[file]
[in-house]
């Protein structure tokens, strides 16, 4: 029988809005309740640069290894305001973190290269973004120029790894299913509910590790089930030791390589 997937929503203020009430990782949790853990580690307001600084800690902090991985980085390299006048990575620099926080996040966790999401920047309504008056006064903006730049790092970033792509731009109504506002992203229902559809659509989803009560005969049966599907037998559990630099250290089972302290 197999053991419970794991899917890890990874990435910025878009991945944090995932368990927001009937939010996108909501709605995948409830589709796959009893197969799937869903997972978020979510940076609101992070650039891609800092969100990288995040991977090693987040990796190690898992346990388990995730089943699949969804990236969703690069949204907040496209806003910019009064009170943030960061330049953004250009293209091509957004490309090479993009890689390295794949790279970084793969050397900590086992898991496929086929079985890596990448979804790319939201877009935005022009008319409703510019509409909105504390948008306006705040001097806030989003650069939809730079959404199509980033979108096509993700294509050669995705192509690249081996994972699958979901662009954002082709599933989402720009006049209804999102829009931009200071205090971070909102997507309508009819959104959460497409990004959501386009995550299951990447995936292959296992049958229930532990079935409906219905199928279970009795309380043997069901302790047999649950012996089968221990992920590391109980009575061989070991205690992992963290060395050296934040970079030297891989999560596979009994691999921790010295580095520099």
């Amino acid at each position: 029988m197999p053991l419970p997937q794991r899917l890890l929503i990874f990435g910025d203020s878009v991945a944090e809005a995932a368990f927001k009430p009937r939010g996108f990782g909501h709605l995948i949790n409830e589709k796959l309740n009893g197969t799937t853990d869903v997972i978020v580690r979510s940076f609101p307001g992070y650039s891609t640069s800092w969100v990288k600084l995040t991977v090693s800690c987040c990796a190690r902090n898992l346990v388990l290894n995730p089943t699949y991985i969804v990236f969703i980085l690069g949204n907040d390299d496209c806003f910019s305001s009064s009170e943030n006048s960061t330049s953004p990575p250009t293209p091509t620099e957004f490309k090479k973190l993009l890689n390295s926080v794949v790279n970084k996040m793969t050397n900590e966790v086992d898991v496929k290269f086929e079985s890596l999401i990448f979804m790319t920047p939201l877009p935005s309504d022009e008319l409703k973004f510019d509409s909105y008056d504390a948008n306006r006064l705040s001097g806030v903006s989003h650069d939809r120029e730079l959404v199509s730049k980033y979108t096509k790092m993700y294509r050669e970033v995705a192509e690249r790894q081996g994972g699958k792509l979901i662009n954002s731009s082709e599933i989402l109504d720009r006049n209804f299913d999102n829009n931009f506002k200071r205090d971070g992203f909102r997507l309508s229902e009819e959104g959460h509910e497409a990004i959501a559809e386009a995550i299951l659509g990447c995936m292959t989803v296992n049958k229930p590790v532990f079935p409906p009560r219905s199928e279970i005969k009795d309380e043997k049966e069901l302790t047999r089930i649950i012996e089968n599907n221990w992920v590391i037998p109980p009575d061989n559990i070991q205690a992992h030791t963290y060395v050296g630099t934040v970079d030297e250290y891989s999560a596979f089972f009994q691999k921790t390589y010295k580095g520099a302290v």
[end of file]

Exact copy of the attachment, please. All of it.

[in-house]
């Protein structure tokens, strides 16, 4: 029988809005309740640069290894305001973190290269973004120029790894299913509910590790089930030791390589 997937929503203020009430990782949790853990580690307001600084800690902090991985980085390299006048990575620099926080996040966790999401920047309504008056006064903006730049790092970033792509731009109504506002992203229902559809659509989803009560005969049966599907037998559990630099250290089972302290 197999053991419970794991899917890890990874990435910025878009991945944090995932368990927001009937939010996108909501709605995948409830589709796959009893197969799937869903997972978020979510940076609101992070650039891609800092969100990288995040991977090693987040990796190690898992346990388990995730089943699949969804990236969703690069949204907040496209806003910019009064009170943030960061330049953004250009293209091509957004490309090479993009890689390295794949790279970084793969050397900590086992898991496929086929079985890596990448979804790319939201877009935005022009008319409703510019509409909105504390948008306006705040001097806030989003650069939809730079959404199509980033979108096509993700294509050669995705192509690249081996994972699958979901662009954002082709599933989402720009006049209804999102829009931009200071205090971070909102997507309508009819959104959460497409990004959501386009995550299951990447995936292959296992049958229930532990079935409906219905199928279970009795309380043997069901302790047999649950012996089968221990992920590391109980009575061989070991205690992992963290060395050296934040970079030297891989999560596979009994691999921790010295580095520099």
């Amino acid at each position: 029988m197999p053991l419970p997937q794991r899917l890890l929503i990874f990435g910025d203020s878009v991945a944090e809005a995932a368990f927001k009430p009937r939010g996108f990782g909501h709605l995948i949790n409830e589709k796959l309740n009893g197969t799937t853990d869903v997972i978020v580690r979510s940076f609101p307001g992070y650039s891609t640069s800092w969100v990288k600084l995040t991977v090693s800690c987040c990796a190690r902090n898992l346990v388990l290894n995730p089943t699949y991985i969804v990236f969703i980085l690069g949204n907040d390299d496209c806003f910019s305001s009064s009170e943030n006048s960061t330049s953004p990575p250009t293209p091509t620099e957004f490309k090479k973190l993009l890689n390295s926080v794949v790279n970084k996040m793969t050397n900590e966790v086992d898991v496929k290269f086929e079985s890596l999401i990448f979804m790319t920047p939201l877009p935005s309504d022009e008319l409703k973004f510019d509409s909105y008056d504390a948008n306006r006064l705040s001097g806030v903006s989003h650069d939809r120029e730079l959404v199509s730049k980033y979108t096509k790092m993700y294509r050669e970033v995705a192509e690249r790894q081996g994972g699958k792509l979901i662009n954002s731009s082709e599933i989402l109504d720009r006049n209804f299913d999102n829009n931009f506002k200071r205090d971070g992203f909102r997507l309508s229902e009819e959104g959460h509910e497409a990004i959501a559809e386009a995550i299951l659509g990447c995936m292959t989803v296992n049958k229930p590790v532990f079935p409906p009560r219905s199928e279970i005969k009795d309380e043997k049966e069901l302790t047999r089930i649950i012996e089968n599907n221990w992920v590391i037998p109980p009575d061989n559990i070991q205690a992992h030791t963290y060395v050296g630099t934040v970079d030297e250290y891989s999560a596979f089972f009994q691999k921790t390589y010295k580095g520099a302290v």